Destination Overview

White sand beaches, turquoise waters, coral reef, fresh seafood and vibrant culture are just some of many reasons why a Florida Keys honeymoon is a great getaway. Couples can switch to island time and disconnect from the mainland.

The Florida Keys archipelago is made up of 800 small islands which are often split up into groups: the group of islands farthest north are known as the Upper Keys, below them are the groups known as the Middle Keys and the Lower Keys (Key West is located in the Lower Keys) and the fourth group is known as the Outer Keys.

A honeymoon in the Florida Keys can mean lazing on a lounge chair sipping daiquiris seaside or it can be action-packed with snorkeling, fishing and sailing — couples have the freedom to design their day as they please. Naturalists will have no shortage of wildlife to explore, whether it be a visit to the Key West Butterfly and Nature Conservatory or the Turtle rescue & rehabilitation center in Marathon. Fishing enthusiasts will find paradise in Islamorada: the self-proclaimed sport fishing capital of the world. But if it’s sunbathing you’re after, charter a catamaran for the day and bronze in style.

Visit Key West for fantastic nightlife with bars, shops, and entertainment venues. The area is widely known for its openness and celebration of pride and is a popular destination for LGBTQ couples. The area even has permanent rainbow crosswalks and a 10-day Fantasy Fest celebration hosted every October.

LGBTQIA+ Inclusivity
LGBTQIA+ couples will feel right at home in the Florida Keys thanks to its celebration of diversity and inclusion. Key West is well-regarded as one of the United States’ preeminent destinations for honeymooning couples, and its “One Human Family” motto attests to how everyone is welcome. From LGBTQIA+ accommodations and clubs to gay-owned cafes and restaurants, it is a paradisaical destination for those looking to rest and relax. Plus, there are plenty of activities with an LGBTQIA+ focus, including outdoor sports and The Tennessee Williams Museum.

The honeymoon pleasures extend far outside of Key West, though, with welcoming beaches located throughout the Keys. Adventure seekers will find plenty to love in Key Largo and the quaint charms of Islamorada are not to be missed.

About Florida Keys

At a Glance

  • The Keys famous Seven Mile Bridge is one of the longest segmental bridges in the world and the centerpiece of the Florida Keys Overseas Highway, It winds throughout the entire island chain. Fun fact: despite its name, The Seven Mile Bridge is actually only 6.79 miles.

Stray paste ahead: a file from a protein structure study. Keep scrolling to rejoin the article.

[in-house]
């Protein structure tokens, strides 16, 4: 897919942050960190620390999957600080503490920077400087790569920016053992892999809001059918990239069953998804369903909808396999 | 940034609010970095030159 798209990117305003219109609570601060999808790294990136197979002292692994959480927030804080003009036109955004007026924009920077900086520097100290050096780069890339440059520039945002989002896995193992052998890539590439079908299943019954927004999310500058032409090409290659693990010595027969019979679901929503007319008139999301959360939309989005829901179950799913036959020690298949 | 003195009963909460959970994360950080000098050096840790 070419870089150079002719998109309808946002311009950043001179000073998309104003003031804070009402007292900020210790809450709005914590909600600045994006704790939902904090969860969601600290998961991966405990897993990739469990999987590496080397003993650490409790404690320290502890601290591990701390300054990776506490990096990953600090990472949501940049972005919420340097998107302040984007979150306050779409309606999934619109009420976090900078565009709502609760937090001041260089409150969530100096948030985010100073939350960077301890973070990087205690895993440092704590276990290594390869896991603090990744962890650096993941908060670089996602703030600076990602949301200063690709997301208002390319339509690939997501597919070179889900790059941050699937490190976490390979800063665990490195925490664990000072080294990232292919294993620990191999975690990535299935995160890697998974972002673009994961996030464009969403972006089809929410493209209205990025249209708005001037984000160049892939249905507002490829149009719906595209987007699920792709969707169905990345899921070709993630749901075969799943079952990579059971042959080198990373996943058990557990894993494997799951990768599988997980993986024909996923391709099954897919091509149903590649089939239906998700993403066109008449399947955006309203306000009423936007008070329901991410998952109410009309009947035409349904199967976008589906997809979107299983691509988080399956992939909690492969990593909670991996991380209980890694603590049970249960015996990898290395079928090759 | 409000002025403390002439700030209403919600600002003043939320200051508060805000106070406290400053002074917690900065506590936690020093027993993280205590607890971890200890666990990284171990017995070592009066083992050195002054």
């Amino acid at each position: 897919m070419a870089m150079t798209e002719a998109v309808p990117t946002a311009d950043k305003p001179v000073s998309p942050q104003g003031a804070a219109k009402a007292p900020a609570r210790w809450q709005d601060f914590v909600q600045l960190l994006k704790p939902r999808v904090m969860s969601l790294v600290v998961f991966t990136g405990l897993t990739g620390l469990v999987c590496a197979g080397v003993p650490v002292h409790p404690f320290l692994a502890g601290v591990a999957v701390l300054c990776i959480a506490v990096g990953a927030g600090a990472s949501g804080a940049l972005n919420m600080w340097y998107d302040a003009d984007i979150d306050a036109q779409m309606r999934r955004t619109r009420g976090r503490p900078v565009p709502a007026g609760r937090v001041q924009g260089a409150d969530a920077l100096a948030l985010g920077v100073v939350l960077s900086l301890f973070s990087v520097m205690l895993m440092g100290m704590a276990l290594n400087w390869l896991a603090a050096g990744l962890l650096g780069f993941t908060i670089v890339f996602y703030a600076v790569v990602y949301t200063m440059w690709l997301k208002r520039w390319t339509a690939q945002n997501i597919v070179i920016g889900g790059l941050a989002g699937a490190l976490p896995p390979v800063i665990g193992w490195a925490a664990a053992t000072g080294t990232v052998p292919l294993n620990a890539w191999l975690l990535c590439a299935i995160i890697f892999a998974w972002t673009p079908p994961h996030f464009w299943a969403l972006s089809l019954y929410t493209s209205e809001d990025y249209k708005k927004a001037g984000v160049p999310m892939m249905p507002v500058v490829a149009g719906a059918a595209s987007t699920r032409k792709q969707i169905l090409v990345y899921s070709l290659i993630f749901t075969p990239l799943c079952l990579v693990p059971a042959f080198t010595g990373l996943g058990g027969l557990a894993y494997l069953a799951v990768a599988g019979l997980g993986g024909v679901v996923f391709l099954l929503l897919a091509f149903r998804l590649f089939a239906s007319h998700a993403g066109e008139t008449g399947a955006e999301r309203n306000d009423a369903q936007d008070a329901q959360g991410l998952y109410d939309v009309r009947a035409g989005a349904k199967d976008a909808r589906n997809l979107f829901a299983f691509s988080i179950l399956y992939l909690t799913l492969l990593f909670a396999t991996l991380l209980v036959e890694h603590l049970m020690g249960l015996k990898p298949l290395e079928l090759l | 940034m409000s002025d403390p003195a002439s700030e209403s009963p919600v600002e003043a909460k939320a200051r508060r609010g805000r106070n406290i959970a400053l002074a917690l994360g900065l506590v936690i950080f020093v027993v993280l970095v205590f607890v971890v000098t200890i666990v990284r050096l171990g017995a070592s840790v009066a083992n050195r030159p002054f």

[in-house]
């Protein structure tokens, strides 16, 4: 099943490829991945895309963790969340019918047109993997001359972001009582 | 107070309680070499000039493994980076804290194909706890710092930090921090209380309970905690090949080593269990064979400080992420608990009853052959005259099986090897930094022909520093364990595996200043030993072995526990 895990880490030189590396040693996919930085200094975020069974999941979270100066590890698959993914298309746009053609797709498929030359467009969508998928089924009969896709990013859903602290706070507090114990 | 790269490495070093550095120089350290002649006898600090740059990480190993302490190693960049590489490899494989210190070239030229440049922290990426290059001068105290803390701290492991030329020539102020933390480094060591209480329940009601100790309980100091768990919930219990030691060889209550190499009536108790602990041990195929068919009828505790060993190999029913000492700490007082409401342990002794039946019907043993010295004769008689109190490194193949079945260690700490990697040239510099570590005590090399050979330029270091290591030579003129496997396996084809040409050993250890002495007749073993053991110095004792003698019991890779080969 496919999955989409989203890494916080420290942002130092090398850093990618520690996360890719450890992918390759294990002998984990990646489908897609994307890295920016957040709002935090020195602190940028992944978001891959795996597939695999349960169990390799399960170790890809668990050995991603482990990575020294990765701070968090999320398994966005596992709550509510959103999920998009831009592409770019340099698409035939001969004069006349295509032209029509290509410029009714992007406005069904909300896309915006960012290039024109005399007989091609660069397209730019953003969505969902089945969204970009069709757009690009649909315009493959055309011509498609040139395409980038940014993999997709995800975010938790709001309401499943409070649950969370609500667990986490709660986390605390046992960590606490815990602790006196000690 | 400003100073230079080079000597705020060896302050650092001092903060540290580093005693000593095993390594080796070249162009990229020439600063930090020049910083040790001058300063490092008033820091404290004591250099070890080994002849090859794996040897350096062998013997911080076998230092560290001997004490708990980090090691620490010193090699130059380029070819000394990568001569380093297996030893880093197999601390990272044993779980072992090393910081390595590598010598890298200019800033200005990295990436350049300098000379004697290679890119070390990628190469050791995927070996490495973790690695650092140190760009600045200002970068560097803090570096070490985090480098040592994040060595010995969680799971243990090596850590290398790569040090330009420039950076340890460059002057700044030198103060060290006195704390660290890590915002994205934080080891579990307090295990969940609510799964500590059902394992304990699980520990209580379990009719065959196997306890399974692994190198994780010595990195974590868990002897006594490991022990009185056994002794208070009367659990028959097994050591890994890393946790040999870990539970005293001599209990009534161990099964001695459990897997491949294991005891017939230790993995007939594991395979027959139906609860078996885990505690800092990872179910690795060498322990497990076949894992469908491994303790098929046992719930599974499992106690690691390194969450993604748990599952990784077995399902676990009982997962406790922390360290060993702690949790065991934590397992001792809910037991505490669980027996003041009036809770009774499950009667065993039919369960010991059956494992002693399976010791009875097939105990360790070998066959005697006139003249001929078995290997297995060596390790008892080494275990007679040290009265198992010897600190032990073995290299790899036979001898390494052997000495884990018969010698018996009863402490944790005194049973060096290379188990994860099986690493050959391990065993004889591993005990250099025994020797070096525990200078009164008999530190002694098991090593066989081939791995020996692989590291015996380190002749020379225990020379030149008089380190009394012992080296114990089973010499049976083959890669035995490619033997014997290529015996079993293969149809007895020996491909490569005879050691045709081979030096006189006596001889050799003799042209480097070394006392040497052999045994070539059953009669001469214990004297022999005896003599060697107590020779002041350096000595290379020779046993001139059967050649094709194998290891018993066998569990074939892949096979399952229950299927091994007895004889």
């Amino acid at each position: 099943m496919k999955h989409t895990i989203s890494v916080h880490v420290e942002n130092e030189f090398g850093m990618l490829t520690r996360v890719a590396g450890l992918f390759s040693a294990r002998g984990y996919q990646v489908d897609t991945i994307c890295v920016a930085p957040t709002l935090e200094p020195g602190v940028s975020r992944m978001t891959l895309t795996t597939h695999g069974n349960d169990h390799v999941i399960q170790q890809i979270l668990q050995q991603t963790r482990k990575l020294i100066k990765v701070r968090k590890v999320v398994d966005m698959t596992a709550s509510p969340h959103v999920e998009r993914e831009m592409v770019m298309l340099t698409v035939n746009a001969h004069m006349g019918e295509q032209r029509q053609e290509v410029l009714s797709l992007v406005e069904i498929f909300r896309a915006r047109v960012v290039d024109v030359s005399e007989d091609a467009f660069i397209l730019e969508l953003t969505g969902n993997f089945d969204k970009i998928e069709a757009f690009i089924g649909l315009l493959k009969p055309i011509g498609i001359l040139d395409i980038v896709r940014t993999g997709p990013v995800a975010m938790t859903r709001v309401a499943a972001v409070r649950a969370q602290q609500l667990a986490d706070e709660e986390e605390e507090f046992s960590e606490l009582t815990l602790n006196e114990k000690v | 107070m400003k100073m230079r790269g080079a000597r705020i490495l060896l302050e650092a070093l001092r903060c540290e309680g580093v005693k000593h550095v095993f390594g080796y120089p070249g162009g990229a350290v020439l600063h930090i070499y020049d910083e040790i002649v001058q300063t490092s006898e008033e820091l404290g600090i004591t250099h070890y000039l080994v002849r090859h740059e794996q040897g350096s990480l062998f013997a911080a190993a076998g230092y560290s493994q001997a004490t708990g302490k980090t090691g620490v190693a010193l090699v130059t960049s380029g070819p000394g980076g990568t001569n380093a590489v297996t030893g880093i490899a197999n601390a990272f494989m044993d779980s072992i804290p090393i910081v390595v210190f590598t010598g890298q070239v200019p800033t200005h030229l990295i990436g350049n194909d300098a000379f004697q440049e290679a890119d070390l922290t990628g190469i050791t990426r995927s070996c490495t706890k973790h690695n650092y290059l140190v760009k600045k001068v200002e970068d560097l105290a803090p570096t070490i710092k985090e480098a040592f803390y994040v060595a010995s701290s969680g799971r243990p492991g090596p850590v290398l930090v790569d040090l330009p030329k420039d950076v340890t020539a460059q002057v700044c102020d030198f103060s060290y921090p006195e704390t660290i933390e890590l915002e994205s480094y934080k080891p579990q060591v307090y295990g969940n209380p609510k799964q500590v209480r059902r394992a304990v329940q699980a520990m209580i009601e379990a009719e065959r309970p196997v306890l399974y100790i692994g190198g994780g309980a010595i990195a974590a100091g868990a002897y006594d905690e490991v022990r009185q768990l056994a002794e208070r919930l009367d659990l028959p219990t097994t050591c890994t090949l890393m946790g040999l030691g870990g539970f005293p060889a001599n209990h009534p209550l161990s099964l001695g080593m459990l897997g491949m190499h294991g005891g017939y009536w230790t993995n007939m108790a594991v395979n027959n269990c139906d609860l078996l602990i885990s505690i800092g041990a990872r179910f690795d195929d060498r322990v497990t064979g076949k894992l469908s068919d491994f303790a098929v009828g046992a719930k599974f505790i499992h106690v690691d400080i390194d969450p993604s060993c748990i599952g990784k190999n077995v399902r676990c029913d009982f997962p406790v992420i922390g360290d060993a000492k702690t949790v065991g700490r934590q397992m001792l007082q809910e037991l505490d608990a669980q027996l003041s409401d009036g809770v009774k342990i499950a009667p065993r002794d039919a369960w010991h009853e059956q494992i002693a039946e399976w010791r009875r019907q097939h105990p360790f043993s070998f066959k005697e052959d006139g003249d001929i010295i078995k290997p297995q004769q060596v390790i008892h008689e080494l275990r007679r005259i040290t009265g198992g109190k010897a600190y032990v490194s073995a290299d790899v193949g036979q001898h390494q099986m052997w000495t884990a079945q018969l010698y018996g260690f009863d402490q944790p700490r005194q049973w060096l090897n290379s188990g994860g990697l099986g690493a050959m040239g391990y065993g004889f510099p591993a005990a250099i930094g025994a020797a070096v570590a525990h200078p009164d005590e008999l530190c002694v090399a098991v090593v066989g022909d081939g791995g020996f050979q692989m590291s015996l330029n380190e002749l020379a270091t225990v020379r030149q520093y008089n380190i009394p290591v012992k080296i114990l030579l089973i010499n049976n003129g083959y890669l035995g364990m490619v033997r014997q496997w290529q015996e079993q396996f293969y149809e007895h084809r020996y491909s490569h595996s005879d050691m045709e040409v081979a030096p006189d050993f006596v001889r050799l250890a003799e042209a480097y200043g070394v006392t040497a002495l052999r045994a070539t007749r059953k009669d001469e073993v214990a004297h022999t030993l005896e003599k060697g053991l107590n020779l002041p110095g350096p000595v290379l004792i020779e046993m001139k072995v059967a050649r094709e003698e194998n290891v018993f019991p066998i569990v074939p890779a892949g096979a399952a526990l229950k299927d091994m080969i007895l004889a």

• Dry Tortugas National Park is one of the most underrated places in the U.S. National Parks System. The park consists of seven islands that are bursting with wildlife above and below the water. Make your visit extra special by arriving via seaplane!
  • The Mallory Square Sunset Celebration takes place each evening beside Key West Harbor. There couples can enjoy the energetic street performers, view artisans’ handmade wares and ogle an unforgettable sunset.• Take a selfie together at Key West’s Southernmost Point marker, located just 90 miles from Cuba. The red, black and yellow buoy marks the southernmost spot in the continental United States. Find it overlooking the Atlantic Ocean on Whitehead Street.
  • Since 1981 more than 23 artificial reefs have been created in the waters off the Keys, mainly through the sinking of ships, and these provide a home to many corals, tropical fish and other marine life.

Honeymoon Hints

  • Key West International Airport (EYW) is the main airport to access the islands.
    Visitors can fly to Key West International airport via connections or direct flights from a
    host of Florida cities.
  • Late December, right after the holidays, through May marks peak tourist season in the
    Florida Keys. Travelers who don’t mind a bit of humidity may consider a visit during the
    summer months in order to avoid crowds and take advantage of better hotel deals.
  • No matter what island you choose to visit, freshly caught fish and seafood is a staple on
    nearly every restaurant menu in the Keys. And no visit is complete without sampling a
    local favorite: Key Lime Pie.
  • The climate of the Florida Keys is classified as tropical. The weather is hot and humid
    from June to October and relatively drier and cooler from November to May. The Keys
    are the only frost-free place in Florida.
  • Key West is also the southernmost city in the continental USA and is actually nearer to
    Havana, Cuba than to Miami, Florida.
  • In July celebrate Hemingway Fest in Key West — a nod to the area’s most famous literary resident.

Destinations to Explore

Additional honeymoon destinations in Florida Keys you may want to consider: